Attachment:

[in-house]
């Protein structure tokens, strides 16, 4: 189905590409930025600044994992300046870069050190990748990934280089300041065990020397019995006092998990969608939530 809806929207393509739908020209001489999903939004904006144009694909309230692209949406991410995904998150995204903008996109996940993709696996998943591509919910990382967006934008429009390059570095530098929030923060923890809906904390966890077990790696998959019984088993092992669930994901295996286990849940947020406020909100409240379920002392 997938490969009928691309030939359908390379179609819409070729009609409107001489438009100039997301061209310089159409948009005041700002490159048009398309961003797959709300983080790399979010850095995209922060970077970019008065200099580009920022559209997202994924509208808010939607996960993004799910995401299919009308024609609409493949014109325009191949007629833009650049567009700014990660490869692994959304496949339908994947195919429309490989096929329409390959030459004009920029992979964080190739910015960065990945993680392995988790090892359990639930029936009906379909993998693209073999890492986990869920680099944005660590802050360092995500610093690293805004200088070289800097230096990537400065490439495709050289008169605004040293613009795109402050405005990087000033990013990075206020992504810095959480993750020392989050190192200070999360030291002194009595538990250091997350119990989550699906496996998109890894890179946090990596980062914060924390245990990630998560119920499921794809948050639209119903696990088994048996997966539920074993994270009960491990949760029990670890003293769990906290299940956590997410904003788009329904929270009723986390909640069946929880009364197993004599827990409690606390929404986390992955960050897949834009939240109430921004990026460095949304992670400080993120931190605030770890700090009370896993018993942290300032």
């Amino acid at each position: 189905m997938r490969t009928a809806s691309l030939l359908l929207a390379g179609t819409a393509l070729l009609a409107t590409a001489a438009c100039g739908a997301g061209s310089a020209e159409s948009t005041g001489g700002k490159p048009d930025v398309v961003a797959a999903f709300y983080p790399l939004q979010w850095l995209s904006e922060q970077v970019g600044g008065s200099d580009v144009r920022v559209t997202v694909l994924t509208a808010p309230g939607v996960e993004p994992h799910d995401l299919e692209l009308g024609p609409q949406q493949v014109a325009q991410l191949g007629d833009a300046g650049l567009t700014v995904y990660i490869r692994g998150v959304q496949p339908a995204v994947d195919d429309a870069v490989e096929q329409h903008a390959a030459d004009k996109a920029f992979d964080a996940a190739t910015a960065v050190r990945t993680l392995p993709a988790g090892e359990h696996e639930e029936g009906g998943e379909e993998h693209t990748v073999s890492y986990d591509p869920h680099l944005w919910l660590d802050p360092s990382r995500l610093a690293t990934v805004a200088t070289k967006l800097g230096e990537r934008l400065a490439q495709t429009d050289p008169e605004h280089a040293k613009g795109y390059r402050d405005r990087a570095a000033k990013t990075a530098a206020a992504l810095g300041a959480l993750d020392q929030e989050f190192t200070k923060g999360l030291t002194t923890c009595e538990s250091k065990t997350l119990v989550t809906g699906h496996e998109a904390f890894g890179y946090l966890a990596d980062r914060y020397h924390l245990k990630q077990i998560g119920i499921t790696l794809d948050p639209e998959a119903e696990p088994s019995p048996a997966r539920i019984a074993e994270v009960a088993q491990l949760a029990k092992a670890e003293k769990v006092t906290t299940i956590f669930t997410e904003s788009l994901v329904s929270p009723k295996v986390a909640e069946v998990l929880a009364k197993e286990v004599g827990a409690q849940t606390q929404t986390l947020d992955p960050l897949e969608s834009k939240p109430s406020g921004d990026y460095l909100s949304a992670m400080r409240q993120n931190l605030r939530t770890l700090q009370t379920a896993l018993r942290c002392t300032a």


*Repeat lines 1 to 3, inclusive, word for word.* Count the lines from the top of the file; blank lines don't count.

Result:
[in-house]
């Protein structure tokens, strides 16, 4: 189905590409930025600044994992300046870069050190990748990934280089300041065990020397019995006092998990969608939530 809806929207393509739908020209001489999903939004904006144009694909309230692209949406991410995904998150995204903008996109996940993709696996998943591509919910990382967006934008429009390059570095530098929030923060923890809906904390966890077990790696998959019984088993092992669930994901295996286990849940947020406020909100409240379920002392 997938490969009928691309030939359908390379179609819409070729009609409107001489438009100039997301061209310089159409948009005041700002490159048009398309961003797959709300983080790399979010850095995209922060970077970019008065200099580009920022559209997202994924509208808010939607996960993004799910995401299919009308024609609409493949014109325009191949007629833009650049567009700014990660490869692994959304496949339908994947195919429309490989096929329409390959030459004009920029992979964080190739910015960065990945993680392995988790090892359990639930029936009906379909993998693209073999890492986990869920680099944005660590802050360092995500610093690293805004200088070289800097230096990537400065490439495709050289008169605004040293613009795109402050405005990087000033990013990075206020992504810095959480993750020392989050190192200070999360030291002194009595538990250091997350119990989550699906496996998109890894890179946090990596980062914060924390245990990630998560119920499921794809948050639209119903696990088994048996997966539920074993994270009960491990949760029990670890003293769990906290299940956590997410904003788009329904929270009723986390909640069946929880009364197993004599827990409690606390929404986390992955960050897949834009939240109430921004990026460095949304992670400080993120931190605030770890700090009370896993018993942290300032």
């Amino acid at each position: 189905m997938r490969t009928a809806s691309l030939l359908l929207a390379g179609t819409a393509l070729l009609a409107t590409a001489a438009c100039g739908a997301g061209s310089a020209e159409s948009t005041g001489g700002k490159p048009d930025v398309v961003a797959a999903f709300y983080p790399l939004q979010w850095l995209s904006e922060q970077v970019g600044g008065s200099d580009v144009r920022v559209t997202v694909l994924t509208a808010p309230g939607v996960e993004p994992h799910d995401l299919e692209l009308g024609p609409q949406q493949v014109a325009q991410l191949g007629d833009a300046g650049l567009t700014v995904y990660i490869r692994g998150v959304q496949p339908a995204v994947d195919d429309a870069v490989e096929q329409h903008a390959a030459d004009k996109a920029f992979d964080a996940a190739t910015a960065v050190r990945t993680l392995p993709a988790g090892e359990h696996e639930e029936g009906g998943e379909e993998h693209t990748v073999s890492y986990d591509p869920h680099l944005w919910l660590d802050p360092s990382r995500l610093a690293t990934v805004a200088t070289k967006l800097g230096e990537r934008l400065a490439q495709t429009d050289p008169e605004h280089a040293k613009g795109y390059r402050d405005r990087a570095a000033k990013t990075a530098a206020a992504l810095g300041a959480l993750d020392q929030e989050f190192t200070k923060g999360l030291t002194t923890c009595e538990s250091k065990t997350l119990v989550t809906g699906h496996e998109a904390f890894g890179y946090l966890a990596d980062r914060y020397h924390l245990k990630q077990i998560g119920i499921t790696l794809d948050p639209e998959a119903e696990p088994s019995p048996a997966r539920i019984a074993e994270v009960a088993q491990l949760a029990k092992a670890e003293k769990v006092t906290t299940i956590f669930t997410e904003s788009l994901v329904s929270p009723k295996v986390a909640e069946v998990l929880a009364k197993e286990v004599g827990a409690q849940t606390q929404t986390l947020d992955p960050l897949e969608s834009k939240p109430s406020g921004d990026y460095l909100s949304a992670m400080r409240q993120n931190l605030r939530t770890l700090q009370t379920a896993l018993r942290c002392t300032a």